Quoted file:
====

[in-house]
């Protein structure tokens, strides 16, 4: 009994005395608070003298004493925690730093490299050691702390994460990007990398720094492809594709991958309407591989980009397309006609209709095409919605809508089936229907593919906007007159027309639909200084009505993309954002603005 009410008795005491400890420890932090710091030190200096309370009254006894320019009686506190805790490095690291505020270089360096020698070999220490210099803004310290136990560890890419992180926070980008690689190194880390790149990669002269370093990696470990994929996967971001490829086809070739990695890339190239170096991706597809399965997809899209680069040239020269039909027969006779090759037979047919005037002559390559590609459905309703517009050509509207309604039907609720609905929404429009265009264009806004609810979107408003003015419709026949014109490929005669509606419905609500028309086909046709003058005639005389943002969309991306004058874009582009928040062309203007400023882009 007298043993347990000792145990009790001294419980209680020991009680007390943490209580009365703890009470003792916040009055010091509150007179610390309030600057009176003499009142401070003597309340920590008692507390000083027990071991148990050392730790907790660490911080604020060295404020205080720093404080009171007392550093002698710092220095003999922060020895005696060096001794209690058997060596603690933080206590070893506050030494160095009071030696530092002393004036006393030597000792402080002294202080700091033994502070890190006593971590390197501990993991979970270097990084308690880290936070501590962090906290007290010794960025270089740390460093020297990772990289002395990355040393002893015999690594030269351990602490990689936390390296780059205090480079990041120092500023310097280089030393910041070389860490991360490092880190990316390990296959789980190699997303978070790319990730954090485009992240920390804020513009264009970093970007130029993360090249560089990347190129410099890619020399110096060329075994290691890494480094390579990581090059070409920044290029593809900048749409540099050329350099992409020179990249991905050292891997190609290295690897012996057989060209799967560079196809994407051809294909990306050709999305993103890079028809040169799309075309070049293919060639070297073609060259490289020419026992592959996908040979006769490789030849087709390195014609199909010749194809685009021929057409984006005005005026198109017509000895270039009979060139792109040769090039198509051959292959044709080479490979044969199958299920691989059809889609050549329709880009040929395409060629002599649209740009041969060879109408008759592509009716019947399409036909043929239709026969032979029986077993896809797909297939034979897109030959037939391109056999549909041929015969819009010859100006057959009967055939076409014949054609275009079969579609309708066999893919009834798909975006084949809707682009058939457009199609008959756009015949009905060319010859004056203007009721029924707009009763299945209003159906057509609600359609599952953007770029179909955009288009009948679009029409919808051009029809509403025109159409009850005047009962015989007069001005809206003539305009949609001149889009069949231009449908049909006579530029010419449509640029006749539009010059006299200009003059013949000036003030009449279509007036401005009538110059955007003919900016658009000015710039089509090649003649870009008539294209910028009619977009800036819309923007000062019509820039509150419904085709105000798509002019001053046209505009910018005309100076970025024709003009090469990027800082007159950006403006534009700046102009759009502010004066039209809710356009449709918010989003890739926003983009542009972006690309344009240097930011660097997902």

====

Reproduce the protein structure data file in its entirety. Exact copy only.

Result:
[in-house]
């Protein structure tokens, strides 16, 4: 009994005395608070003298004493925690730093490299050691702390994460990007990398720094492809594709991958309407591989980009397309006609209709095409919605809508089936229907593919906007007159027309639909200084009505993309954002603005 009410008795005491400890420890932090710091030190200096309370009254006894320019009686506190805790490095690291505020270089360096020698070999220490210099803004310290136990560890890419992180926070980008690689190194880390790149990669002269370093990696470990994929996967971001490829086809070739990695890339190239170096991706597809399965997809899209680069040239020269039909027969006779090759037979047919005037002559390559590609459905309703517009050509509207309604039907609720609905929404429009265009264009806004609810979107408003003015419709026949014109490929005669509606419905609500028309086909046709003058005639005389943002969309991306004058874009582009928040062309203007400023882009 007298043993347990000792145990009790001294419980209680020991009680007390943490209580009365703890009470003792916040009055010091509150007179610390309030600057009176003499009142401070003597309340920590008692507390000083027990071991148990050392730790907790660490911080604020060295404020205080720093404080009171007392550093002698710092220095003999922060020895005696060096001794209690058997060596603690933080206590070893506050030494160095009071030696530092002393004036006393030597000792402080002294202080700091033994502070890190006593971590390197501990993991979970270097990084308690880290936070501590962090906290007290010794960025270089740390460093020297990772990289002395990355040393002893015999690594030269351990602490990689936390390296780059205090480079990041120092500023310097280089030393910041070389860490991360490092880190990316390990296959789980190699997303978070790319990730954090485009992240920390804020513009264009970093970007130029993360090249560089990347190129410099890619020399110096060329075994290691890494480094390579990581090059070409920044290029593809900048749409540099050329350099992409020179990249991905050292891997190609290295690897012996057989060209799967560079196809994407051809294909990306050709999305993103890079028809040169799309075309070049293919060639070297073609060259490289020419026992592959996908040979006769490789030849087709390195014609199909010749194809685009021929057409984006005005005026198109017509000895270039009979060139792109040769090039198509051959292959044709080479490979044969199958299920691989059809889609050549329709880009040929395409060629002599649209740009041969060879109408008759592509009716019947399409036909043929239709026969032979029986077993896809797909297939034979897109030959037939391109056999549909041929015969819009010859100006057959009967055939076409014949054609275009079969579609309708066999893919009834798909975006084949809707682009058939457009199609008959756009015949009905060319010859004056203007009721029924707009009763299945209003159906057509609600359609599952953007770029179909955009288009009948679009029409919808051009029809509403025109159409009850005047009962015989007069001005809206003539305009949609001149889009069949231009449908049909006579530029010419449509640029006749539009010059006299200009003059013949000036003030009449279509007036401005009538110059955007003919900016658009000015710039089509090649003649870009008539294209910028009619977009800036819309923007000062019509820039509150419904085709105000798509002019001053046209505009910018005309100076970025024709003009090469990027800082007159950006403006534009700046102009759009502010004066039209809710356009449709918010989003890739926003983009542009972006690309344009240097930011660097997902």